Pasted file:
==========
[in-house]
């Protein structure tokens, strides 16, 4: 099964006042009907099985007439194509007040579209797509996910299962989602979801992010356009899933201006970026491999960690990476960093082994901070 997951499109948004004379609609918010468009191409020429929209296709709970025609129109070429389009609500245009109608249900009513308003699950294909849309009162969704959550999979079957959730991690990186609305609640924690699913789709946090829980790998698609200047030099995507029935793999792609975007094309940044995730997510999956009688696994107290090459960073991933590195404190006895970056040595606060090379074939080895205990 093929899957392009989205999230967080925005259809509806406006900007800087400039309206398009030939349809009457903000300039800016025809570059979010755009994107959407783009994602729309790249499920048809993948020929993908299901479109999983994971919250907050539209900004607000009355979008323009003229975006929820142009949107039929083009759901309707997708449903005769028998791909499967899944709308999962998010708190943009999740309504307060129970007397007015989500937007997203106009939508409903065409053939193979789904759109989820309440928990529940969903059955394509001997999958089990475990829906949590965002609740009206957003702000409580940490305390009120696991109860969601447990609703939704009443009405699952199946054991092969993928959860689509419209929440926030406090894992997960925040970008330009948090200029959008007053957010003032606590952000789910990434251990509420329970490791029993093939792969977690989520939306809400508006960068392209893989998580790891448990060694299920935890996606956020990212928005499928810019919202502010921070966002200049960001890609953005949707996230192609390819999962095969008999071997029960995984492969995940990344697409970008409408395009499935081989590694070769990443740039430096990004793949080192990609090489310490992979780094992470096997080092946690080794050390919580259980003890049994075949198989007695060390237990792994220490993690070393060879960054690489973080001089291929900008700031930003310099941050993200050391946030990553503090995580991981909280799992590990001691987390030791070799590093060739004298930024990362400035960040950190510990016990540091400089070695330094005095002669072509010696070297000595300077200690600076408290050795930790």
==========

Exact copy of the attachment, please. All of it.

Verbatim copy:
[in-house]
């Protein structure tokens, strides 16, 4: 099964006042009907099985007439194509007040579209797509996910299962989602979801992010356009899933201006970026491999960690990476960093082994901070 997951499109948004004379609609918010468009191409020429929209296709709970025609129109070429389009609500245009109608249900009513308003699950294909849309009162969704959550999979079957959730991690990186609305609640924690699913789709946090829980790998698609200047030099995507029935793999792609975007094309940044995730997510999956009688696994107290090459960073991933590195404190006895970056040595606060090379074939080895205990 093929899957392009989205999230967080925005259809509806406006900007800087400039309206398009030939349809009457903000300039800016025809570059979010755009994107959407783009994602729309790249499920048809993948020929993908299901479109999983994971919250907050539209900004607000009355979008323009003229975006929820142009949107039929083009759901309707997708449903005769028998791909499967899944709308999962998010708190943009999740309504307060129970007397007015989500937007997203106009939508409903065409053939193979789904759109989820309440928990529940969903059955394509001997999958089990475990829906949590965002609740009206957003702000409580940490305390009120696991109860969601447990609703939704009443009405699952199946054991092969993928959860689509419209929440926030406090894992997960925040970008330009948090200029959008007053957010003032606590952000789910990434251990509420329970490791029993093939792969977690989520939306809400508006960068392209893989998580790891448990060694299920935890996606956020990212928005499928810019919202502010921070966002200049960001890609953005949707996230192609390819999962095969008999071997029960995984492969995940990344697409970008409408395009499935081989590694070769990443740039430096990004793949080192990609090489310490992979780094992470096997080092946690080794050390919580259980003890049994075949198989007695060390237990792994220490993690070393060879960054690489973080001089291929900008700031930003310099941050993200050391946030990553503090995580991981909280799992590990001691987390030791070799590093060739004298930024990362400035960040950190510990016990540091400089070695330094005095002669072509010696070297000595300077200690600076408290050795930790």